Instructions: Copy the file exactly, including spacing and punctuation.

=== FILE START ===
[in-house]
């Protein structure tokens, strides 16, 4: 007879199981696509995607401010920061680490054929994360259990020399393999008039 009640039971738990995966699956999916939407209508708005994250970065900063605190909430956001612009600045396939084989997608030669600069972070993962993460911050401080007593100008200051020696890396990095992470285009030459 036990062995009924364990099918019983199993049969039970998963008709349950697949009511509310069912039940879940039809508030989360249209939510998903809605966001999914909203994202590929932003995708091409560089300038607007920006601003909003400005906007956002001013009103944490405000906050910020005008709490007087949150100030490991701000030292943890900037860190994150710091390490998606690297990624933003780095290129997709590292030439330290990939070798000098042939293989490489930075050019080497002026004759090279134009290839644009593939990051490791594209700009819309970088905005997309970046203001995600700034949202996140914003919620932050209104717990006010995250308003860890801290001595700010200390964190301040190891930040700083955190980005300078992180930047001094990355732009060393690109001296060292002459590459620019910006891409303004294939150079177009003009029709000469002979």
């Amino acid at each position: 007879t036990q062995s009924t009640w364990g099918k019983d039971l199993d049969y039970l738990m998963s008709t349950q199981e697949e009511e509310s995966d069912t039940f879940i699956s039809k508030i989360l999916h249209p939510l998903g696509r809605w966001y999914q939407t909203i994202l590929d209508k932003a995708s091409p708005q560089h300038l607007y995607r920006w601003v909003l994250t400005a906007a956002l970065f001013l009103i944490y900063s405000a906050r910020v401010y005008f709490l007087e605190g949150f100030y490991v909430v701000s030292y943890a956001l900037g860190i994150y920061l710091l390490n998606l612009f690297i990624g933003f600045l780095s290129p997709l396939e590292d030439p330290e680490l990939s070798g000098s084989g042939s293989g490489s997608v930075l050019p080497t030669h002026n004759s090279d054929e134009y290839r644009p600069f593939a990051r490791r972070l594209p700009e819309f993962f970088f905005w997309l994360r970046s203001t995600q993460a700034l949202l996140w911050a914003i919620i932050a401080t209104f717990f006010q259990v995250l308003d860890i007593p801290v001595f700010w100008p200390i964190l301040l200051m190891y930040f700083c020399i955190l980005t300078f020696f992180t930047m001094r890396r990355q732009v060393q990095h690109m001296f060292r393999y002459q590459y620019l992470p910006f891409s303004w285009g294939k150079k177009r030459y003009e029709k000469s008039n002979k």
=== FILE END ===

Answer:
[in-house]
């Protein structure tokens, strides 16, 4: 007879199981696509995607401010920061680490054929994360259990020399393999008039 009640039971738990995966699956999916939407209508708005994250970065900063605190909430956001612009600045396939084989997608030669600069972070993962993460911050401080007593100008200051020696890396990095992470285009030459 036990062995009924364990099918019983199993049969039970998963008709349950697949009511509310069912039940879940039809508030989360249209939510998903809605966001999914909203994202590929932003995708091409560089300038607007920006601003909003400005906007956002001013009103944490405000906050910020005008709490007087949150100030490991701000030292943890900037860190994150710091390490998606690297990624933003780095290129997709590292030439330290990939070798000098042939293989490489930075050019080497002026004759090279134009290839644009593939990051490791594209700009819309970088905005997309970046203001995600700034949202996140914003919620932050209104717990006010995250308003860890801290001595700010200390964190301040190891930040700083955190980005300078992180930047001094990355732009060393690109001296060292002459590459620019910006891409303004294939150079177009003009029709000469002979």
């Amino acid at each position: 007879t036990q062995s009924t009640w364990g099918k019983d039971l199993d049969y039970l738990m998963s008709t349950q199981e697949e009511e509310s995966d069912t039940f879940i699956s039809k508030i989360l999916h249209p939510l998903g696509r809605w966001y999914q939407t909203i994202l590929d209508k932003a995708s091409p708005q560089h300038l607007y995607r920006w601003v909003l994250t400005a906007a956002l970065f001013l009103i944490y900063s405000a906050r910020v401010y005008f709490l007087e605190g949150f100030y490991v909430v701000s030292y943890a956001l900037g860190i994150y920061l710091l390490n998606l612009f690297i990624g933003f600045l780095s290129p997709l396939e590292d030439p330290e680490l990939s070798g000098s084989g042939s293989g490489s997608v930075l050019p080497t030669h002026n004759s090279d054929e134009y290839r644009p600069f593939a990051r490791r972070l594209p700009e819309f993962f970088f905005w997309l994360r970046s203001t995600q993460a700034l949202l996140w911050a914003i919620i932050a401080t209104f717990f006010q259990v995250l308003d860890i007593p801290v001595f700010w100008p200390i964190l301040l200051m190891y930040f700083c020399i955190l980005t300078f020696f992180t930047m001094r890396r990355q732009v060393q990095h690109m001296f060292r393999y002459q590459y620019l992470p910006f891409s303004w285009g294939k150079k177009r030459y003009e029709k000469s008039n002979k």